March 29, 2013

Workers unionize at Maine's largest medical marijuana dispensary

Wellness Connection of Maine boss won't say if company will recognize unit

By Michael Shepherd mshepherd@mainetoday.com
State House Bureau

HALLOWELL — Employees at Maine’s largest medical marijuana dispensary group have unionized, reportedly against management’s wishes, days after a state investigation set off by workers found the company violated state laws and rules.

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Becky DeKeuster

Staff file photo

In her first interview with the MaineToday Media since findings were announced, Becky DeKeuster, Wellness Connection of Maine’s executive director, wouldn’t directly answer questions on whether the company would recognize the union.

“With a union or without a union, WCM is going to continue to improve,” she repeated, while saying her workforce is free to negotiate.

But, DeKeuster said, the company is hearing the concerns of the employees that had it investigated.

She attributed much of the employee frustration to fast company growth, saying about a year ago the company had 12 employees. Wellness Connection of Maine now employs 41 people.

“We’re dealing with a lot of challenges,” she said. “The end result is going to be improved conditions for them, for our patients, for everybody.”

On Monday, the Maine Department of Health and Human Services released the investigation’s findings, saying Wellness Connection violated 20 state laws and rules, most notably rules surrounding pesticide application. The state said nine types of pesticides were used over four growing cycles, roughly since mid-2012.

DeKeuster said since Wellness Connection has been growing marijuana, plants have been treated with natural pesticides, such as certain types of vegetable oils. She said she didn’t know when certain pesticides were introduced.

But a union official, Dan Rush, national director of the union’s Medical Cannabis and Hemp Division Campaign, which he said has thousands of members in six states, said employees approached him after a brief employee walkout in February, which DeKeuster confirmed and said took place in its Auburn growing facility.

That was the lead-up to the state investigation, which DHHS said began March 4 at the Auburn location after an employee complaint. Later, more employees complained, the state has said.

The labor unrest at Wellness Connection, which operates dispensaries serving approximately 2,400 patients from locations in Portland, Hallowell, Thomaston and Brewer, was announced in a Friday email to the Portland Press Herald by Barbara Heap, an employee at the company’s Auburn cultivation center.

In the email, Heap said “a majority” of Wellness Connection employees have joined the United Food and Commercial Workers Union, a national group boasting 1.3 million members, mostly working in meat and food-packing industries.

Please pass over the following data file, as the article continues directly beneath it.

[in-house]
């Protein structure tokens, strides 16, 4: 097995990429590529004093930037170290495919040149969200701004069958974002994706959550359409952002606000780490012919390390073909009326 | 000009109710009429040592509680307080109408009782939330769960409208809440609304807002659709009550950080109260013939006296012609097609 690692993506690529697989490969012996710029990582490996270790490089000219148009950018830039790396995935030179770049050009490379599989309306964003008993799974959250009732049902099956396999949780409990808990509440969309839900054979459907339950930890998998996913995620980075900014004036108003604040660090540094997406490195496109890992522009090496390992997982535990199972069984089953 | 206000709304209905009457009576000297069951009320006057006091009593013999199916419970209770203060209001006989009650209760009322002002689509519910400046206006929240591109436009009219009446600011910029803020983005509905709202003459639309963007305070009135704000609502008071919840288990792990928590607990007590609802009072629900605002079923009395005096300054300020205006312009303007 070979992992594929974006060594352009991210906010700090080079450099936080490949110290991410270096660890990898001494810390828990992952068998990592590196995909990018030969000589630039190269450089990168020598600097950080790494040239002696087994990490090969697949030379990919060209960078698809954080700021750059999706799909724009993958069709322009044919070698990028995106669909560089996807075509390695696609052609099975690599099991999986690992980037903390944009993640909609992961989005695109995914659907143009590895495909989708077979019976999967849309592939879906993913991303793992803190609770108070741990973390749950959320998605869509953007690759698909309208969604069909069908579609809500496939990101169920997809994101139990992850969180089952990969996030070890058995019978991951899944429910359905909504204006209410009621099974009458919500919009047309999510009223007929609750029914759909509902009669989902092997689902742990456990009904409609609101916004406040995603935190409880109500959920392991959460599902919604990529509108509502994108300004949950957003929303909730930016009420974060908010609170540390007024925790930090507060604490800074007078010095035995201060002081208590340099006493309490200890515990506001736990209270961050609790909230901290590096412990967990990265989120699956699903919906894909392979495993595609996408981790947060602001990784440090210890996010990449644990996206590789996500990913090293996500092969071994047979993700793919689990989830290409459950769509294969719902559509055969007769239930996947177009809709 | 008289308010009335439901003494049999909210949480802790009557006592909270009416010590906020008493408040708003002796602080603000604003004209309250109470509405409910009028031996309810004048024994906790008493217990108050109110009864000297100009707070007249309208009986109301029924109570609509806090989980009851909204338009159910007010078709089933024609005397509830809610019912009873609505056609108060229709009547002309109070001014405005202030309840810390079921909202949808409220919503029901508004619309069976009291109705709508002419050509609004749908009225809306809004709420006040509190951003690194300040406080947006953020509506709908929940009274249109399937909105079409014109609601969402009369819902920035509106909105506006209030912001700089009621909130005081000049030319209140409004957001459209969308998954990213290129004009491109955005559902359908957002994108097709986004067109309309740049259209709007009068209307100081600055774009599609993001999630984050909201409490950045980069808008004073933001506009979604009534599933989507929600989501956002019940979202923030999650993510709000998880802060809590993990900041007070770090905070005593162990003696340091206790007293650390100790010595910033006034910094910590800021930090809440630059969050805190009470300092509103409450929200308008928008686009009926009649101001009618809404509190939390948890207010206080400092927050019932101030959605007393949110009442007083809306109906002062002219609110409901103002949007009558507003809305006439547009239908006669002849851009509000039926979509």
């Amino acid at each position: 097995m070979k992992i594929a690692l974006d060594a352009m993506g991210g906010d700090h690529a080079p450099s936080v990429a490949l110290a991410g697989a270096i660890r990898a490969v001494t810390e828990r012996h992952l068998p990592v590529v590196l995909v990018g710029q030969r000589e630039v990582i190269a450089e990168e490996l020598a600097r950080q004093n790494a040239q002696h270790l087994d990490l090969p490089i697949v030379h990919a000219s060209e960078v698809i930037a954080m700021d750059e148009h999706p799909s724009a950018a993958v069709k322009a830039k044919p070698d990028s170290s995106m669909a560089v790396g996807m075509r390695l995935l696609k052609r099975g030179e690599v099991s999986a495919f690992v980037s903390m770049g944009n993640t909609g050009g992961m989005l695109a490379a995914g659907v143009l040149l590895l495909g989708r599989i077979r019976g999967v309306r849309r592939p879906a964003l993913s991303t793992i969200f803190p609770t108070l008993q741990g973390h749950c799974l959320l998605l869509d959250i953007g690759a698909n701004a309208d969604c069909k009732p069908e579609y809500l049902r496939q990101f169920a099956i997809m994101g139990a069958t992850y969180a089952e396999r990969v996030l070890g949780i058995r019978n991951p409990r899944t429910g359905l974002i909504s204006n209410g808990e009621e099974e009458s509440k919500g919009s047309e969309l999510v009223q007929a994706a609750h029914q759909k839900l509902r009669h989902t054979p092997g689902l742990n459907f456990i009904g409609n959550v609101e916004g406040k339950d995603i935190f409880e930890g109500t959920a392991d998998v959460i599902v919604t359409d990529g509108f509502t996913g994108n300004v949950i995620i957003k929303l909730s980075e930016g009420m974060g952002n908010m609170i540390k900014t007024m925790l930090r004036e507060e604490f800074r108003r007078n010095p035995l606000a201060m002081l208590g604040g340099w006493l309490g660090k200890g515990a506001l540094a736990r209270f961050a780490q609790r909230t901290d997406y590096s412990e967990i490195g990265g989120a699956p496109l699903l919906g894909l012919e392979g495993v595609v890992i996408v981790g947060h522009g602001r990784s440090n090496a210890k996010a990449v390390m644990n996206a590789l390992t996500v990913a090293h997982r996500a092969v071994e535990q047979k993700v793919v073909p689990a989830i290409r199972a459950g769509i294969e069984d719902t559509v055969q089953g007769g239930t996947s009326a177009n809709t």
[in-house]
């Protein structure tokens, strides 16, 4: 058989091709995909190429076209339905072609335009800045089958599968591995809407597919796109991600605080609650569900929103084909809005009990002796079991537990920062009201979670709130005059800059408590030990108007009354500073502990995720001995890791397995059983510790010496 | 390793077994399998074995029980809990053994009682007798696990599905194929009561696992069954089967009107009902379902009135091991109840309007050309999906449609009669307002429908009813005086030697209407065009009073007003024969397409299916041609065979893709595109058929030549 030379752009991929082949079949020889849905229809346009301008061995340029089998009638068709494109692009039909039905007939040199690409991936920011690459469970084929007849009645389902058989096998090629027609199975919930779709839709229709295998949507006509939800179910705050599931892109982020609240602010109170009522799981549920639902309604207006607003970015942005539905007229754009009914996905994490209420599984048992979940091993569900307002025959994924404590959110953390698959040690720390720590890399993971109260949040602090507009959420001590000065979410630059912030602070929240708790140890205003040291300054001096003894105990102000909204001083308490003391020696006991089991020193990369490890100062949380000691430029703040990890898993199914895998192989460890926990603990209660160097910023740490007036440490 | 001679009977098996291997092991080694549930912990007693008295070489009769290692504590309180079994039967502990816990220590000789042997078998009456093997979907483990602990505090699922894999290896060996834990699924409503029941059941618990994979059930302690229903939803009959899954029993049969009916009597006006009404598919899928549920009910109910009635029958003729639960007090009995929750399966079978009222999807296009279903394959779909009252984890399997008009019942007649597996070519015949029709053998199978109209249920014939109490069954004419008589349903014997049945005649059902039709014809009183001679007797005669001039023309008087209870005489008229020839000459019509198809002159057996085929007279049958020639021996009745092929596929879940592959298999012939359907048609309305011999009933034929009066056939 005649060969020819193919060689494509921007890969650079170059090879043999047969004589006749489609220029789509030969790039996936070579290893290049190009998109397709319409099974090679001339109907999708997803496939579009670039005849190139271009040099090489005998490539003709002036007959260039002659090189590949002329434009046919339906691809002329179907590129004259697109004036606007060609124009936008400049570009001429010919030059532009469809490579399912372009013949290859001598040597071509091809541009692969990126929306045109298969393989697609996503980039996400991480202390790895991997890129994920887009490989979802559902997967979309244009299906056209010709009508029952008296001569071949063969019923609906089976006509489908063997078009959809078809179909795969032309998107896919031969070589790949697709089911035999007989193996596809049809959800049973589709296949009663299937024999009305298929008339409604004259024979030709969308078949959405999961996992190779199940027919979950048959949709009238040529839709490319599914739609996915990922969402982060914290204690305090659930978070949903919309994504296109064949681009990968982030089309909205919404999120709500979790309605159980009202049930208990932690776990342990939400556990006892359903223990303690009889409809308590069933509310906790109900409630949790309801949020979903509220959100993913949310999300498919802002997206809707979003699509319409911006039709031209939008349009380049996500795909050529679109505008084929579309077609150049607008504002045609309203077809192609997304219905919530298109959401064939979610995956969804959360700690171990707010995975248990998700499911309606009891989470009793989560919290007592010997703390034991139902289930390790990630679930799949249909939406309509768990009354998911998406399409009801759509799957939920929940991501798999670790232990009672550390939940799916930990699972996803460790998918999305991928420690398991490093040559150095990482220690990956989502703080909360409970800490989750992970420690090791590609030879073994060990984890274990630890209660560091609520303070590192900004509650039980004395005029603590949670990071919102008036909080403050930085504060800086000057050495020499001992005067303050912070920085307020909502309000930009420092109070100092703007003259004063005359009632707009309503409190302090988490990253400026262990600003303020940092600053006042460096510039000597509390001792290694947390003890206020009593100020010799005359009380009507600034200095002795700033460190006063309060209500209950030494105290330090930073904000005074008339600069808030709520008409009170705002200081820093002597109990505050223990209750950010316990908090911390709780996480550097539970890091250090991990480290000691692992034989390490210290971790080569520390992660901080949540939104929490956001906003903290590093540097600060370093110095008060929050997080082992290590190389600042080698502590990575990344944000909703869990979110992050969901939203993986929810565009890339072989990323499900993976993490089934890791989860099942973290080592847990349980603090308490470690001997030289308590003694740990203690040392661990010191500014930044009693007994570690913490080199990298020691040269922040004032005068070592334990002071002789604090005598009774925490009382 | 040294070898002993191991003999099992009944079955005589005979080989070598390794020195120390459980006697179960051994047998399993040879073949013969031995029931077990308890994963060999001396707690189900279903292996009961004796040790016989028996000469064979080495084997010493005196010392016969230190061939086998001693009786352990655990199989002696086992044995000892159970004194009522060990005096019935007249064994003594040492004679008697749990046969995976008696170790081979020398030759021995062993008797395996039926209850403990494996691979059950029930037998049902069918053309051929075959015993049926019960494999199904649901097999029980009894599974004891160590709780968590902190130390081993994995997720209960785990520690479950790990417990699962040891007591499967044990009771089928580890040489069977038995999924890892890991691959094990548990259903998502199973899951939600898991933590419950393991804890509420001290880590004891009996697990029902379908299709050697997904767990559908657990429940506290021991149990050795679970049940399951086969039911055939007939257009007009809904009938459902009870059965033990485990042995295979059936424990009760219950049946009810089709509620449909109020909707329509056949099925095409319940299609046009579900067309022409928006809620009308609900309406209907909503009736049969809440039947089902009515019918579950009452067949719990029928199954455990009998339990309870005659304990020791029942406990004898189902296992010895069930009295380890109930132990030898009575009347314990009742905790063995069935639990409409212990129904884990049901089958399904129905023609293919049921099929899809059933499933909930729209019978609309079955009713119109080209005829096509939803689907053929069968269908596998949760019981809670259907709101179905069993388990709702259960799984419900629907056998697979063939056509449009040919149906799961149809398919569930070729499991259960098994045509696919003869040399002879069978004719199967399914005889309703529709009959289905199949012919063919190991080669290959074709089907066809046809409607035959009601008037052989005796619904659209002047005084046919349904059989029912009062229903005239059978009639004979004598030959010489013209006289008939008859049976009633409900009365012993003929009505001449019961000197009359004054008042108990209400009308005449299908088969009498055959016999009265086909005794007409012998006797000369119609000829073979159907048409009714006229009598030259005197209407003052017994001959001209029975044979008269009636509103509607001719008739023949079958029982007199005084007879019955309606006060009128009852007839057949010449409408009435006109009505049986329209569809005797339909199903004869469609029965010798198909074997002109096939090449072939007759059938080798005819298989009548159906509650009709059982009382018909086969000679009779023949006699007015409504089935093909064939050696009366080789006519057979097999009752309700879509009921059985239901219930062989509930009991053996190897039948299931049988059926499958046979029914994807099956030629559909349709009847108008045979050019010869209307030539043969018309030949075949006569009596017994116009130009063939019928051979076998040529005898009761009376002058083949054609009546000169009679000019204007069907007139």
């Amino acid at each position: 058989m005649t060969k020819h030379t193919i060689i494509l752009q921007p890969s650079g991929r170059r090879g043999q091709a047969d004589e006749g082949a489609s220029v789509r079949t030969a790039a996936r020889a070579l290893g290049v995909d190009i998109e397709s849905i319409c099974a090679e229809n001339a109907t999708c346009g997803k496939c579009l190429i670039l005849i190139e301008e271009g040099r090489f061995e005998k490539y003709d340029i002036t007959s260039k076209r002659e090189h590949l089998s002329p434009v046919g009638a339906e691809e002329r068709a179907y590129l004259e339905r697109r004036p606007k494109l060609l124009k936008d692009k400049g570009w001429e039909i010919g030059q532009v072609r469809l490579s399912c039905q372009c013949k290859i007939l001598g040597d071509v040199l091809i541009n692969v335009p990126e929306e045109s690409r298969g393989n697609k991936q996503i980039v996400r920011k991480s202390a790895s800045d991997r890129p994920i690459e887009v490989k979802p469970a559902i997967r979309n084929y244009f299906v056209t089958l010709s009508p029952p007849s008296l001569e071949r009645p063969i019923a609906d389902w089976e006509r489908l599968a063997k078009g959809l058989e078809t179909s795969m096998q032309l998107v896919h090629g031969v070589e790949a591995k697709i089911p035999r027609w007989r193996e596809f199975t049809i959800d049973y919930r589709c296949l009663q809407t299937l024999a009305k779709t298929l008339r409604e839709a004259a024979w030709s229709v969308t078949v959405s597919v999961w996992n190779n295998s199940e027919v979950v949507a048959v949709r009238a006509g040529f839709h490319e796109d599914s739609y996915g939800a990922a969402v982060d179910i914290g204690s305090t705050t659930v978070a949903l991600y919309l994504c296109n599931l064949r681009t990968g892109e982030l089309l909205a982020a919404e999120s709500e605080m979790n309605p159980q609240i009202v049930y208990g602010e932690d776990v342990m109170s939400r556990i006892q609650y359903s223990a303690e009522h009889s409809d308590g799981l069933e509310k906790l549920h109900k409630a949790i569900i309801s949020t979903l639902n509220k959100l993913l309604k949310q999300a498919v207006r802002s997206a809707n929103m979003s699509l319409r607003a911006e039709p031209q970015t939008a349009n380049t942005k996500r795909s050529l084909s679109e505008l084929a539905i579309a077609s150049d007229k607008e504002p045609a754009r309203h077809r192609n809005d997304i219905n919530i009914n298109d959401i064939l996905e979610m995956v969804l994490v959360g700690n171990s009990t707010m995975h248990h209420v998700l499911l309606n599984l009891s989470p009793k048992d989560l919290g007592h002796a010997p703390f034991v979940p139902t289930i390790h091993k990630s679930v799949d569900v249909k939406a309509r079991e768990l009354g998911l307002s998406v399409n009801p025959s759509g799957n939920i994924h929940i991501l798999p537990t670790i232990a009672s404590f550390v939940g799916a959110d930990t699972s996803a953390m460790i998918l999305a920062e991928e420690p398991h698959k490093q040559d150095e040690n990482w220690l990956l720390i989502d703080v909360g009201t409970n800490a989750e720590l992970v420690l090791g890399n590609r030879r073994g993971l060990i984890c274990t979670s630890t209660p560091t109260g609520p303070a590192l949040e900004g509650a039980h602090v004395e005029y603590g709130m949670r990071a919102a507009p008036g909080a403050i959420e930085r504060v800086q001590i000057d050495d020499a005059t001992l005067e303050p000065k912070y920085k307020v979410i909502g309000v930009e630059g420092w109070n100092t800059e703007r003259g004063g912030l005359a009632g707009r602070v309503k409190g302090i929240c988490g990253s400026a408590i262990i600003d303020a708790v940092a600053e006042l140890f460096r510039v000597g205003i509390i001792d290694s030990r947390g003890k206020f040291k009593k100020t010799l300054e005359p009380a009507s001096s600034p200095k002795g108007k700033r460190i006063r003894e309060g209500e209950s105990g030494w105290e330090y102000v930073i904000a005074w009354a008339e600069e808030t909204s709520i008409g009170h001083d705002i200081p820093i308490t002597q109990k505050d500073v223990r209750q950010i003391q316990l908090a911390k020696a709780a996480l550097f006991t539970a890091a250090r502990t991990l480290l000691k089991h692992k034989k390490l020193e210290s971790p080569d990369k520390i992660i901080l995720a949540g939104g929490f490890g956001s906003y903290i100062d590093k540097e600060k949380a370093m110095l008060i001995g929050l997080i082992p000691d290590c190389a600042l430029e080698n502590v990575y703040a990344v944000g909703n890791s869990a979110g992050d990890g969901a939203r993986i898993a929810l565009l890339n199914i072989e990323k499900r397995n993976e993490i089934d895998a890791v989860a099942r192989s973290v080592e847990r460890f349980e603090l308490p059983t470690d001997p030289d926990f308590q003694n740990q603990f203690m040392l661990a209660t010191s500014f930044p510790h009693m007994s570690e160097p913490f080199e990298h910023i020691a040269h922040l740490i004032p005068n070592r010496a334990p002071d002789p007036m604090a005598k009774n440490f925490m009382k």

Heap said she and others attempted to address state violations with management before reporting them to regulators, but “managers refused to answer our questions or address our concerns.” 

“For our employer to put profits and convenience over patient safety and health is not only wrong, but also morally reprehensible,” Heap, the Wellness Connection employee, wrote in an email.

State documents show that DeKeuster told regulators “staff has voiced their concern about the use of pesticides” and “patients are not being made aware of such use on their medicine.”

In an interview, DeKeuster acknowledged that many employees “felt like they weren’t being heard.”

It hasn’t been long since the state started regulating pesticides in medical marijuana. Maine banned pesticide use late last year for the first time since state management of the program started.

The definition of pesticide is broad, including even natural substances, the state has said.

In an email, DHHS spokesman John Martins said the rule was changed because there was “no reference to pesticides in the original rules as there was no cultivation or growing when the program was launched.”

DeKeuster said treatment of plants with certain pesticides has been an “unspoken” rule of the industry in many cases, and Maine should carve out a less narrow definition of “pesticide” for growers to abide by, she said. Until then, she said the group will abide by Maine's standard.

“This is a great opportunity for us to establish standards,” DeKeuster said.

But aside from standards, the organizational problem is deeper, according to the union.

“Employees were not all comfortable with using pesticides,” Rush said. “All they want is their voices to be heard.”

But Rush said he met on Monday with Wellness Connection management in Augusta, and they denied giving the union voluntary recognition, as “it was in their interests to not enter into neutrality or voluntary recognition with the union.”

He said he thinks he has a majority of the company’s employees. DeKeuster declined to discuss the status of union negotiations, while both said they were open to having more meetings.

“Workers are coming to us to find dignity and respect in the workplace,” Rush said. “Our goal is to deliver the same respect and dignity to our medical cannabis industry” as other workers in the union.

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